.then(() => {
        res.json({
          "speech": `${DOMProperties.title}\n\n${DOMProperties.body}`,
          "displayText": `${DOMProperties.title}\n\n${DOMProperties.body}`,
          "source": "Paul Kinlan"
        });
      })
      .then(() => {
        instance.close();
      })
  });
};

const getTitle = function(instance, document) {
  return instance.DOM.querySelector({'nodeId': document.root.nodeId, 'selector': 'title'})
    .then(node => instance.DOM.resolveNode(node))
    .then(node => instance.Runtime.getProperties(node.object))
    .then(properties => properties.result.find(el => el.name  == 'text').value.value);
}

const getBody = function(instance, document) {
  return instance.DOM.querySelector({'nodeId': document.root.nodeId, 'selector': 'body'})
    .then(node => instance.DOM.resolveNode(node))
    .then(node => instance.Runtime.getProperties(node.object))
    .then(properties => properties.result.find(el => el.name  == 'innerText').value.value);
}

In my case, I just needed to get the title of the page and the entire body text and then craft that into a response that API.ai can understand. It took me a while to get this far, mostly because the documentation for all aspects is a little lacking and I had to learn how to use API.ai (docs are decent) and how to get Chrome hosted on a public server via AppEngine.

One of the big thoughts you will all have is that this is a bit of a Rube Goldberg machine, hosting Chrome on a server just to get the body of the page to the screen. I did have a couple of good reasons why:

  • I had planned on taking advantage of many years of accessibility research and using the underlying A11Y tree to help me render the page as a voice. However, it was a pretty complex beast and I couldn’t get access to everything.
  • Many pages require JavaScript now just to load and I wanted to be able to parse them and read the text back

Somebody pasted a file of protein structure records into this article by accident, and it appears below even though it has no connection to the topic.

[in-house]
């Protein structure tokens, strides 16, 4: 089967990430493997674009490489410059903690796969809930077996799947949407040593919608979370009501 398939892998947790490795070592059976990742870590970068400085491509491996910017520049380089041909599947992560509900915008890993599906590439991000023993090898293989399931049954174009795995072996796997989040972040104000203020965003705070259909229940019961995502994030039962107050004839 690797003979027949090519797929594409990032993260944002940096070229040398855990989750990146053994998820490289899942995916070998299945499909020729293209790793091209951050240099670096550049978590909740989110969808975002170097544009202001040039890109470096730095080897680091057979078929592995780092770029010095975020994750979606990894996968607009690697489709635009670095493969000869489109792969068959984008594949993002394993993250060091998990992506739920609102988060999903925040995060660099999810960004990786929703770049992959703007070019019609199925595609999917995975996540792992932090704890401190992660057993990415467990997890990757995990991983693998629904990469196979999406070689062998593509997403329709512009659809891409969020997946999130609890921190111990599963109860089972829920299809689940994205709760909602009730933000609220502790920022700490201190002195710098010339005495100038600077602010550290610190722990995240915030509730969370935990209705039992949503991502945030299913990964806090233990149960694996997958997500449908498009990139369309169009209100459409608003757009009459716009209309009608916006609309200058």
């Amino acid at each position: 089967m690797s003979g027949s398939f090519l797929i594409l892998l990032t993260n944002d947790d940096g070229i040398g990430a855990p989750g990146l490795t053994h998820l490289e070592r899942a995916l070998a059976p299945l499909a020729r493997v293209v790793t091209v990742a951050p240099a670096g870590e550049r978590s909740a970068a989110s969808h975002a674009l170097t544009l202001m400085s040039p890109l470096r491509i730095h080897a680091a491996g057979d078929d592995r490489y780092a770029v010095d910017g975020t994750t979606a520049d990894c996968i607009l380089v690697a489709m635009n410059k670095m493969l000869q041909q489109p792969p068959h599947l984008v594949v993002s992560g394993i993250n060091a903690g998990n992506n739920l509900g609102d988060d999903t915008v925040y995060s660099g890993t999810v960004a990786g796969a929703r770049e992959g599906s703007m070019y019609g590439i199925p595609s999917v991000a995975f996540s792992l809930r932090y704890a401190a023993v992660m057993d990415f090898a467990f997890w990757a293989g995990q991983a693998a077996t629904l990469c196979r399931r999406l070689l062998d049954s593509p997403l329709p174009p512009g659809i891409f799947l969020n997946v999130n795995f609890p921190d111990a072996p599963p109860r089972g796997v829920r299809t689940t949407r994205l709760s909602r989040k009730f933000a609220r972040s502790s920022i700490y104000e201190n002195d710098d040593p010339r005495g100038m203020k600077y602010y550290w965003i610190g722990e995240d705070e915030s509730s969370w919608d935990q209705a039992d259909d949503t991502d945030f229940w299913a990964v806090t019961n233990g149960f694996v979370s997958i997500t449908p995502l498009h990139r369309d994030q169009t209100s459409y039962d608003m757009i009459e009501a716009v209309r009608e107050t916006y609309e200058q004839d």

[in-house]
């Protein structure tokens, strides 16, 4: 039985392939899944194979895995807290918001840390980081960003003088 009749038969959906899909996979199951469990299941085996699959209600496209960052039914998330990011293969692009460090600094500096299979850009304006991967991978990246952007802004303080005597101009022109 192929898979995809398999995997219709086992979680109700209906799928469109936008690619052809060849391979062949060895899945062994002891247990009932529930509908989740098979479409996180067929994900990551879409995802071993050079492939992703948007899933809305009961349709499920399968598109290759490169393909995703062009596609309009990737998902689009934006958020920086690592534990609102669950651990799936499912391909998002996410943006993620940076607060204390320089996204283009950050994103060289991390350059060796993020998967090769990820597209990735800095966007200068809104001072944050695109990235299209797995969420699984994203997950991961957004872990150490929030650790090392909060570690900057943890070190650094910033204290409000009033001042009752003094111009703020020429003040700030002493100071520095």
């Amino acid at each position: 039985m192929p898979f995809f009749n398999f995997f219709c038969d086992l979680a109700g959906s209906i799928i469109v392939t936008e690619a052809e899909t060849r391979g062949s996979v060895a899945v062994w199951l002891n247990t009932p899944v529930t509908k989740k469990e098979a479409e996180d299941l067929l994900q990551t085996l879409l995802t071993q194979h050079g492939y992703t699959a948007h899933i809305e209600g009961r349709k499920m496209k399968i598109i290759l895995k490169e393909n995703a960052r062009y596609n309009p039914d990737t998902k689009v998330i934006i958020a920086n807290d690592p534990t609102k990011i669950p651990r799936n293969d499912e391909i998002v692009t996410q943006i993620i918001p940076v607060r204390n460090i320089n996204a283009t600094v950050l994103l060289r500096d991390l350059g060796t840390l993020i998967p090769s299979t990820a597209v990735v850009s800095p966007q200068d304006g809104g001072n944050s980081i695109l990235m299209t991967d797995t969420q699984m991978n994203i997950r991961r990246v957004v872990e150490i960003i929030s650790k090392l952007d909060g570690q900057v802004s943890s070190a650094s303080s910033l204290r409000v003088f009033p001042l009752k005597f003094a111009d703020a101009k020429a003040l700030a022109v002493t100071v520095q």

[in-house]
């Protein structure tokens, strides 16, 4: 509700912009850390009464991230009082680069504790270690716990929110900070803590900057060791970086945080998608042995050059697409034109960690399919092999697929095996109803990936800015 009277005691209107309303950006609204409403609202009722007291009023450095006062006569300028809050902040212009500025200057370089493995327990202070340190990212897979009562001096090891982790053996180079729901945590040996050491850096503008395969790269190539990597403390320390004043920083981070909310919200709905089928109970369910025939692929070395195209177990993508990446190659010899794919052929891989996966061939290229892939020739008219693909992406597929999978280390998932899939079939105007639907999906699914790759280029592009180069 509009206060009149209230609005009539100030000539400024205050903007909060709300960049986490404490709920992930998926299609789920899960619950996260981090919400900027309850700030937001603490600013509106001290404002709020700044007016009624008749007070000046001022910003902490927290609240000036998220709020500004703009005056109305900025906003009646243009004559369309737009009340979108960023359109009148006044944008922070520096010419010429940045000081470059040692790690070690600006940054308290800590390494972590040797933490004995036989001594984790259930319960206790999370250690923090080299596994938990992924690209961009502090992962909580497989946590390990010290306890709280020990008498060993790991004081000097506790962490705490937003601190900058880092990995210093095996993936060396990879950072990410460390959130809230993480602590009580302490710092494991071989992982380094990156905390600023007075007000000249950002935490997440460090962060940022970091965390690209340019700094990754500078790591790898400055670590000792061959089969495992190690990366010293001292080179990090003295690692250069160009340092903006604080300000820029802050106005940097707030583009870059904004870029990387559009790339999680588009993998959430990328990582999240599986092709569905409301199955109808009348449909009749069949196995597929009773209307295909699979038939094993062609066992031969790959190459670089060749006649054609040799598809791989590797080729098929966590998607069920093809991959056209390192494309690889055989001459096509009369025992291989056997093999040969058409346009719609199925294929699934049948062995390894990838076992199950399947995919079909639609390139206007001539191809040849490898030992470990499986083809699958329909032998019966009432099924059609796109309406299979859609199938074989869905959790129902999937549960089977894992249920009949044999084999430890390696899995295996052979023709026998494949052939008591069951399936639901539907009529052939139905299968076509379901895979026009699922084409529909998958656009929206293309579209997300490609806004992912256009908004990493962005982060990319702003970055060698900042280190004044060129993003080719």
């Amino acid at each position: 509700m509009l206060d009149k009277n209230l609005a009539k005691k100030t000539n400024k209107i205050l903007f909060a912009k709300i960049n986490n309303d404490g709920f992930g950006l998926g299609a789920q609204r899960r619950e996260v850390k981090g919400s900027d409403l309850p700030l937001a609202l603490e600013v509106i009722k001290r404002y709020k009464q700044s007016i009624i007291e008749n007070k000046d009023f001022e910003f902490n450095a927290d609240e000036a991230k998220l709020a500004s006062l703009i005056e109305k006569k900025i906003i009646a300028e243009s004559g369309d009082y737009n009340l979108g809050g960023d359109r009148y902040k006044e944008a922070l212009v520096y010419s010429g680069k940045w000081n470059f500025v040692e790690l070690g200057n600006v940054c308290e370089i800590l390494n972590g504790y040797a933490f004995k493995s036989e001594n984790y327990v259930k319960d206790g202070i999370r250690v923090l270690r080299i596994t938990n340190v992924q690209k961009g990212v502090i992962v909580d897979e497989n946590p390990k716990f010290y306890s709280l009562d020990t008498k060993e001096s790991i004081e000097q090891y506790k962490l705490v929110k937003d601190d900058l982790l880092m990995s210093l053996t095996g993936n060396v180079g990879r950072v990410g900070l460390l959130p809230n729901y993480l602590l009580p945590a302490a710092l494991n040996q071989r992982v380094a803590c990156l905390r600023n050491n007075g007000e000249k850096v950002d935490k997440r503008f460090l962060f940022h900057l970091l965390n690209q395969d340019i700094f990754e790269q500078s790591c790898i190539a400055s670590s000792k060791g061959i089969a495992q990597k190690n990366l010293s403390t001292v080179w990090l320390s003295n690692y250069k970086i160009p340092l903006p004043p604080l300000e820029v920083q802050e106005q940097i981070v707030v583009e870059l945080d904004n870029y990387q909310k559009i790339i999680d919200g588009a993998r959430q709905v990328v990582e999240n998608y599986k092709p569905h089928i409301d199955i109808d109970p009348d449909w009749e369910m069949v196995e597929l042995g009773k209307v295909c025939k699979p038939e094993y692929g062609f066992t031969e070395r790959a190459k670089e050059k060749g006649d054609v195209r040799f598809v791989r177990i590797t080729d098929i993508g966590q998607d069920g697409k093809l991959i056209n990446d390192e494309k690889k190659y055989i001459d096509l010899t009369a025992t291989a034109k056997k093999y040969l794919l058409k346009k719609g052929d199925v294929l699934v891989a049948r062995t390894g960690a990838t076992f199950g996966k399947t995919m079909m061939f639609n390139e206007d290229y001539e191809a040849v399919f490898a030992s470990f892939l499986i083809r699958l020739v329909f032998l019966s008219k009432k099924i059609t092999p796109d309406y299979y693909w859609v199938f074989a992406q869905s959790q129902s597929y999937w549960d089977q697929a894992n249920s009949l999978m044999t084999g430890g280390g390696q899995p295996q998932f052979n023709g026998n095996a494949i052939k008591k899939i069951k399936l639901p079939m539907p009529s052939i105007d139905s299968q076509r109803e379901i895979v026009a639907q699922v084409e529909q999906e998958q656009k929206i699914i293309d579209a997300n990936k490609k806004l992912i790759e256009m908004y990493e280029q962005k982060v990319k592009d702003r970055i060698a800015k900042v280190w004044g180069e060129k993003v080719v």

• Many pages load additional content in after the load and I don’t want to miss that.
  • It was an incredibly interesting exercise and I can pull a lot more data out about the page (for instance, I can send a screenshot back to the user).

I don’t intend to productionize this as it is just a demo, but I do think that it has a huge amount of potential and I’ve learned many things along the way.

  • Wow, AppEngine Flexible containers are amazing. Docker > Scale! This is my setup, and in theory, it can scale!
  • API.ai is pretty awesome at parsing text and speech into a relative sane model that is easy to parse.
  • API.ai has a five-second timeout for web hooks and lots of pages haven’t loaded in that time.
  • I didn’t know there is an approval process for Google Home and Assistant. Makes sense, I suppose, but it’s incredibly frustrating.

I am more than ever convinced that the future of the web is not only on the surfaces that we know today but also all around us in the devices we use. If we can cleanly integrate Forms, navigation, and structure, we can expose even more functionality out to integrations that are not our point, touch and click based interfaces. This is why I am interested in diving more into the A11Y tree to see if there is other information that can be used in interesting ways.

I am looking forward to seeing the services that can be built when you have a web browser in your web server. This is just one example.

Major thanks go to Zackary Chapple and Justin Riberio. Without their early experimentation and putting it on the web, I would not have got this far in such short time.

Thanks to Surma on my team for suggesting App Engine Flexible containers!

The Integration Zone is proudly sponsored by CA Technologies. Learn from expert microservices and API presentations at the Modernizing Application Architectures Virtual Summit Series.

Topics:
integration ,chrome ,google home

Published at DZone with permission of Paul Kinlan, DZone MVB. See the original article here.

Opinions expressed by DZone contributors are their own.